In Argentina, It Sounds Like Home and Looks Like England
November 16 – flight from Buenos Aires to Atlanta
It starts in an airport very far away. The flight leaves from Argentina but goes to Atlanta and the American voices flow towards me like a stiffening breeze in the Passport Control line.
They sound strange, almost like foreign accents. In the unfamiliarity of the American voices it feels I’ve been gone much much longer than a year. They sound familiar the way a relative’s face might look familiar if you were suffering from amnesia.
Its slow in hitting me still. When I left the hostel I felt nothing. When I spent my final hours with the Danish girls at their apartment I still felt little. I knew—I know—that I’m not comprehending what’s happening. I don’t get it yet. I’m on a plane in seat 20A and that’s what I do. It’s the 29th flight of my year. Number 30 from Atlanta to New York will be next. But they’re just names, they’re just more places to go because what I do is go to places.
There was a pleasant symmetry in my last day. Just before I went to the airport Lonnie and Tania set up a stool in their kitchen and started cutting my hair. Neither had ever done such a thing and it was indeed an adventure.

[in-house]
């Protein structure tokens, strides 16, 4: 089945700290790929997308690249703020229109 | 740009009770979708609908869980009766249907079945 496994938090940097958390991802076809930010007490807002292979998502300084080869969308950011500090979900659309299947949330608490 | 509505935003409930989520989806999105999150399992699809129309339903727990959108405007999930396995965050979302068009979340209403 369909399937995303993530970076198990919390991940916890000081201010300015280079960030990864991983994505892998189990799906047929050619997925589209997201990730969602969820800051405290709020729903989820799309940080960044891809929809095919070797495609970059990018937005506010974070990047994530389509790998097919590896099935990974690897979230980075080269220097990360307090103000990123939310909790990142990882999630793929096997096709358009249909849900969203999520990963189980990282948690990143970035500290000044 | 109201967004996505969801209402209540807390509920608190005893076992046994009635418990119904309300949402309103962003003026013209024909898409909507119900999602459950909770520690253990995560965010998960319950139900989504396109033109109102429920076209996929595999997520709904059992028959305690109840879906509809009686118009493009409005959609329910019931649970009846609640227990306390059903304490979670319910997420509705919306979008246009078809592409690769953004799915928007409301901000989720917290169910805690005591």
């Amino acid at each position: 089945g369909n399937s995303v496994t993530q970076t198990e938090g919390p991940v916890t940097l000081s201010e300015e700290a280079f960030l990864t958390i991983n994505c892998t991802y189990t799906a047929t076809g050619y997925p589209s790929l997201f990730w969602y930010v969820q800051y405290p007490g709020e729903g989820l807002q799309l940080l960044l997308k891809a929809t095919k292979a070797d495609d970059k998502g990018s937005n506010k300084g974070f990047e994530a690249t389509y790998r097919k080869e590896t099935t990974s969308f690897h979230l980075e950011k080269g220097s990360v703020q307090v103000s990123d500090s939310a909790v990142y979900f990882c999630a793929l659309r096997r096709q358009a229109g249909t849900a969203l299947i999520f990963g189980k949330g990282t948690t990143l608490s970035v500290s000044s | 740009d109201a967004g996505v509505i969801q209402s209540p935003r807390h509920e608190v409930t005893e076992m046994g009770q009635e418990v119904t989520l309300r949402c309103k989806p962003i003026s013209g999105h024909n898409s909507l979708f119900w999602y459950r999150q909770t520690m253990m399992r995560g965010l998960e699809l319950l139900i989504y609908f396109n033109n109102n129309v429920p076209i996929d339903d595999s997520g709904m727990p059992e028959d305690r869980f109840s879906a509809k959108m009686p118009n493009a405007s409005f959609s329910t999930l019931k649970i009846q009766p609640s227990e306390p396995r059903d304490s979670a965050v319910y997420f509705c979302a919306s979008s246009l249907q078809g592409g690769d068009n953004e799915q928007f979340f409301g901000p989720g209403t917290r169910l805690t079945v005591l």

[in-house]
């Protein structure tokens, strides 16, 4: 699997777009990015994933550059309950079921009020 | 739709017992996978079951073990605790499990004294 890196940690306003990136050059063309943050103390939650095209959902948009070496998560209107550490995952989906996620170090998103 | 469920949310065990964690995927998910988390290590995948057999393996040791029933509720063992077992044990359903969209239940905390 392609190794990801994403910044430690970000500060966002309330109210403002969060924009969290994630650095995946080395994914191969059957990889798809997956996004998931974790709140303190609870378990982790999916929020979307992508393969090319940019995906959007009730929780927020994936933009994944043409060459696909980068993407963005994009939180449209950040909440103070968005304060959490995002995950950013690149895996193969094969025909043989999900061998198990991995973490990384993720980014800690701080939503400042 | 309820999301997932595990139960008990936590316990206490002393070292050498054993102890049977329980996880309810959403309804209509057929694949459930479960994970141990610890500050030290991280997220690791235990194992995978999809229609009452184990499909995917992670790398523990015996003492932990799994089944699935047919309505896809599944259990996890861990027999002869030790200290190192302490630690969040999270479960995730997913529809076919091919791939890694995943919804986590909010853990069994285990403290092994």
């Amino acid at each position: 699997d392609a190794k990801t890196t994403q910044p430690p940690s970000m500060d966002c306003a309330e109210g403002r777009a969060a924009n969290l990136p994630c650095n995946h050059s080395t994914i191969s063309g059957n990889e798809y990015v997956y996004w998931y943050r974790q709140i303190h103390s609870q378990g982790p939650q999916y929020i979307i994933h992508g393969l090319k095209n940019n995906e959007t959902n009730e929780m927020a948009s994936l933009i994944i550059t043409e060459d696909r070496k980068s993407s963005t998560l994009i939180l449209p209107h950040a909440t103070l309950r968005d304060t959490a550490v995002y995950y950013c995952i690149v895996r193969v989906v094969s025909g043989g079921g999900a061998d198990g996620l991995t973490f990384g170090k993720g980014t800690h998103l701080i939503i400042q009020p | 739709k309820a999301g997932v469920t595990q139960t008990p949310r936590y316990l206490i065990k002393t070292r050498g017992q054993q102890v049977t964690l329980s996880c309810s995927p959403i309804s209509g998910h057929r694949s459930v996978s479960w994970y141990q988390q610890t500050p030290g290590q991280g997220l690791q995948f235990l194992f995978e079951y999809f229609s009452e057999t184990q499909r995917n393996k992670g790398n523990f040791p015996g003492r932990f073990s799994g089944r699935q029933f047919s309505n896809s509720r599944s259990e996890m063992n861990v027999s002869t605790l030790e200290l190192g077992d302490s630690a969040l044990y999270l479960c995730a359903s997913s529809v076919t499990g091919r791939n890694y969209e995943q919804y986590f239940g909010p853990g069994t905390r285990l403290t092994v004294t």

Before I left New York I got my hair cut at Bumble and Bumble and happily paid $130 for the honor. I paid the money because I wanted to and I could. And today I got my hair hacked up by a couple smiling Danes because I wanted to and I could. My point isn’t that its better to get free hair cuts from cute girls than to waste your money. I wasn’t wasting my money because it was something I wanted to do. But the pleasure of today’s cut—patchy and uneven but pretty decent for a first effort—was strangely similar to the fancy salon: I knew I was doing something vaguely irresponsible (in one case blowing money, in the other risking embarrassment) but that was kind of the point.
Tania decided she’d give me something of a David Beckham cut. Beckham may be the world’s most famous athlete but no one in America has heard of him. So they won’t get the reference implicit in the Nuevo-Mohawk, or recognize it as the quintessential young-Brit style.
On this flight to Atlanta when I accidentally kicked my seatmate’s bag, he told me “It’s okay.” I’m used to hearing “No worries.”
I’m used to hearing foreign accents and languages, of eating different food and crossing strange streets.
But the American voices are coming like a flood and the hair is already growing out. They're the voices of my friends and it is after all a Mohawk, so these might be things to celebrate. Skol? Brosht? Salud?